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Old 05-17-2018, 11:46 AM   #26
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So, I'm seeing some good comments on Radium Girls, but also some brief or missing comments. Is this because the book was difficult to read? Or are people having issues outside of the book? I know I struggled with it quite a lot, even though I thought it an important read. And what about Dazrin's questions he posted in the voting thread? Any comments? Should we repost them here?
I'm well behind schedule because of some unexpected personal issues that kept me from starting the book in a timely fashion. Plus for some reason I had it in my head that the book was about half as long as it actually is. But I hope to be done by tomorrow.
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Old 05-17-2018, 12:07 PM   #27
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@Catlady: It's shorter than you think -- there are extensive notes at the end. Interesting for researchers, but not for most of us. So the end is actually at about 65% on my Kindle.

For me, it was a struggle, but I'm glad I pushed through.

@astrangerhere and issybird: I'm glad you mentioned the differential between women and men and how protected they were. Frankly, I just took it as a given, but it's important to call it out, and I should be less careless about that.
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Old 05-17-2018, 12:53 PM   #28
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Yes, the author mentioned (very briefly) that radium didn't seem to any kind of problem until it killed a rich man. Then it became a national crisis.

The talk about asbestos also reminded me of the modern coal industry, which has been systematically killing poor (mostly West Virginians) for decades, and is an ongoing problem here in the US.

...and then this showed in another forum I frequent (may seem callous/offensive to some, please don't hurt me):

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Old 05-17-2018, 01:15 PM   #29
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The talk about asbestos also reminded me of the modern coal industry, which has been systematically killing poor (mostly West Virginians) for decades, and is an ongoing problem here in the US.
Yes, I was thinking about coal when I said "other slow killers" and should have highlighted it specifically in retrospect. Being in the pacific northwest, I don't have to think about coal too often. We have other concerns... like Hanford.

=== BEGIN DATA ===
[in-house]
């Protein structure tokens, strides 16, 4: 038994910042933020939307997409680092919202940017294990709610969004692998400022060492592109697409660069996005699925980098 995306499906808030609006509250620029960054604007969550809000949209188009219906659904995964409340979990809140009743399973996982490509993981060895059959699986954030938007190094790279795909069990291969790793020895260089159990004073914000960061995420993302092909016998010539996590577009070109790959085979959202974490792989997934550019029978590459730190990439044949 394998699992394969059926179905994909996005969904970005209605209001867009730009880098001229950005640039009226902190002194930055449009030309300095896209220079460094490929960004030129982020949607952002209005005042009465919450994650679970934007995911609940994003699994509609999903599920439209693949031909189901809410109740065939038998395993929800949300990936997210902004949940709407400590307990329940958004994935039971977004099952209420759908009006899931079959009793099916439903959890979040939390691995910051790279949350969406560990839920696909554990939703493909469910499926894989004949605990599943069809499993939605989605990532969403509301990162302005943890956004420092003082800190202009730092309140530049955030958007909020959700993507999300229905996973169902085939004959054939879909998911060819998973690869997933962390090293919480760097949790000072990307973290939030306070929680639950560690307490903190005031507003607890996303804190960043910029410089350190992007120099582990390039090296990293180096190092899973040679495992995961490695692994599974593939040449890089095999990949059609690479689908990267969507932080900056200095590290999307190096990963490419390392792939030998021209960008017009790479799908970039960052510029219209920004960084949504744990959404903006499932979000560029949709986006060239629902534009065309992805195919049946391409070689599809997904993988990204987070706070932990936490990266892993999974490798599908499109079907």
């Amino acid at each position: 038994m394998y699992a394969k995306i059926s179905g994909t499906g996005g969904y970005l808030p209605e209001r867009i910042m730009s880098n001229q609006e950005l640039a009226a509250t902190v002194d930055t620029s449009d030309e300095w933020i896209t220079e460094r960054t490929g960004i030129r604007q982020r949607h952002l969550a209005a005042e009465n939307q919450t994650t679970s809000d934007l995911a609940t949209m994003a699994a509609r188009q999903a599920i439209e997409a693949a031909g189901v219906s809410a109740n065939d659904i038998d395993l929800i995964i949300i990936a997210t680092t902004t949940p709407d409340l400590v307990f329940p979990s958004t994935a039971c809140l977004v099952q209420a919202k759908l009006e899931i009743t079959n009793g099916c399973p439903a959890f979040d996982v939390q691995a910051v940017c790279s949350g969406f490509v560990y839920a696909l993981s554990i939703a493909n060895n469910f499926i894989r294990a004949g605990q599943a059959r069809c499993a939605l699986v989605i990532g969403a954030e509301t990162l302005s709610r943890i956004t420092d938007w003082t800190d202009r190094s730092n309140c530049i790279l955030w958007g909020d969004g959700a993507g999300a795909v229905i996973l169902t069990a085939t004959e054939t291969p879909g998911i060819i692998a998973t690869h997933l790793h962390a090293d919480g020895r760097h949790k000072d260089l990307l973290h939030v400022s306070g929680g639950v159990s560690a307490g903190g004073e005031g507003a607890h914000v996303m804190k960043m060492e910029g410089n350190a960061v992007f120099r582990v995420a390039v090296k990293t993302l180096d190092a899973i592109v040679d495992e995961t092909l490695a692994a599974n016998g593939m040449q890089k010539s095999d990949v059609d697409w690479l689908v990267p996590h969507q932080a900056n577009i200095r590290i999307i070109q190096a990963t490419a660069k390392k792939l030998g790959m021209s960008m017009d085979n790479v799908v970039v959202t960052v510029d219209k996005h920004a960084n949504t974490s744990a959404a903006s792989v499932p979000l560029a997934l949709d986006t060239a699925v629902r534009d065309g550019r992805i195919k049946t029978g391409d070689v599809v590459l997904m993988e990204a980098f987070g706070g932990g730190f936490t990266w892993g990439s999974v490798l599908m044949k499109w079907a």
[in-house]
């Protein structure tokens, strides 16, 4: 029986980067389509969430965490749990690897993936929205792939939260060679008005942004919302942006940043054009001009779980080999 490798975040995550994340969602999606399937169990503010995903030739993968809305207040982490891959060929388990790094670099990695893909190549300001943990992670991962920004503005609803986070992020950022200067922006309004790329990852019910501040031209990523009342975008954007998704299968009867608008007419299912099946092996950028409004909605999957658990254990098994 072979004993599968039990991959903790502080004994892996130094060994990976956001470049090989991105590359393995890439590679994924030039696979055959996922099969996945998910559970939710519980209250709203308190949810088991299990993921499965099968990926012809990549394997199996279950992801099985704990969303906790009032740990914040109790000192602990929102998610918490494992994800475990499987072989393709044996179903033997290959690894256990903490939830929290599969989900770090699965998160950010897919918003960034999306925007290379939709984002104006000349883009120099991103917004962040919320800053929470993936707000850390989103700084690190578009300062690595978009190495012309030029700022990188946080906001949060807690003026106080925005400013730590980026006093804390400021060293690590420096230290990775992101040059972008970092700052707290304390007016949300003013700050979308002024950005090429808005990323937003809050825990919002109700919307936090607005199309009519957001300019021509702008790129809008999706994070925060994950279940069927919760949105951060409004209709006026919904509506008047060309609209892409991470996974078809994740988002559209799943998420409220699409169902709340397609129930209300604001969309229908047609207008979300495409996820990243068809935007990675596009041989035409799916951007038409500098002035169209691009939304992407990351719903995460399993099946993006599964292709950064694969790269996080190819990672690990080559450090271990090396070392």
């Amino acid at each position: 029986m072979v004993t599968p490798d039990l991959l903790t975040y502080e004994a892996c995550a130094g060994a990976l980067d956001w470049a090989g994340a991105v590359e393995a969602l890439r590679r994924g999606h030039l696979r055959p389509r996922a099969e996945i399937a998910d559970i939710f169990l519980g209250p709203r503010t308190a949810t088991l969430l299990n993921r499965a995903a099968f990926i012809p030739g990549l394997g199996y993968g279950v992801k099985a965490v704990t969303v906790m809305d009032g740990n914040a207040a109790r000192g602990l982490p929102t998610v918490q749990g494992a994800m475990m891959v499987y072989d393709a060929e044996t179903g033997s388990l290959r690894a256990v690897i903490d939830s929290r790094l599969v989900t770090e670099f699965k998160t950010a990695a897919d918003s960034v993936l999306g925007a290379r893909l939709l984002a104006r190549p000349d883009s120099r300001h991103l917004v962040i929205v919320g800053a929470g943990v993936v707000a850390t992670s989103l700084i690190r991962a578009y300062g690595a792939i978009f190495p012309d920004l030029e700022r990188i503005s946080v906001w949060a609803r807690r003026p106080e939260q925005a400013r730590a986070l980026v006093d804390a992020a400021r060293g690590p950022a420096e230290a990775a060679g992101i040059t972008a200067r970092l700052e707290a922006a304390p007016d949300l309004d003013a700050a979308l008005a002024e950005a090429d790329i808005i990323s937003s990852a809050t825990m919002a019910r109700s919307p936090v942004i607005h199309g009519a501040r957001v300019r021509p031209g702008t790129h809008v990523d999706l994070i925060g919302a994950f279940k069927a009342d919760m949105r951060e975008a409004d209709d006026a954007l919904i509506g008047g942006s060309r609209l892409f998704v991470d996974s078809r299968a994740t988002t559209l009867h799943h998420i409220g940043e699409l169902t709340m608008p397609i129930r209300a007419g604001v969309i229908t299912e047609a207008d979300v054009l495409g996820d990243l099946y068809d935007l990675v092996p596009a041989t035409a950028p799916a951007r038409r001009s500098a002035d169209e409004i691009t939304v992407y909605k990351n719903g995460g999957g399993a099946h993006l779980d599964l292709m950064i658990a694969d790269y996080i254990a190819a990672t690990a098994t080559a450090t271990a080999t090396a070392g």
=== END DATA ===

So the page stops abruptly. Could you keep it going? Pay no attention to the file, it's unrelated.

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Old 05-17-2018, 07:50 PM   #30
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Picking up on issybird's comment about the lack of knowledge of the dangers, at least in the early years, I went back to look up Marie Curie and found this on Wikipedia:

Quote:
Curie visited Poland for the last time in early 1934. A few months later, on 4 July 1934, she died at the Sancellemoz sanatorium in Passy, Haute-Savoie, from aplastic anemia believed to have been contracted from her long-term exposure to radiation.

The damaging effects of ionising radiation were not known at the time of her work, which had been carried out without the safety measures later developed. She had carried test tubes containing radioactive isotopes in her pocket, and she stored them in her desk drawer, remarking on the faint light that the substances gave off in the dark. Curie was also exposed to X-rays from unshielded equipment while serving as a radiologist in field hospitals during the war. Although her many decades of exposure to radiation caused chronic illnesses (including near-blindness due to cataracts) and ultimately her death, she never really acknowledged the health risks of radiation exposure.
(Snip)

Because of their levels of radioactive contamination, her papers from the 1890s are considered too dangerous to handle. Even her cookbook is highly radioactive. Her papers are kept in lead-lined boxes, and those who wish to consult them must wear protective clothing.
I found the comment about her never really acknowledging the health risks of radiation exposure particularly interesting.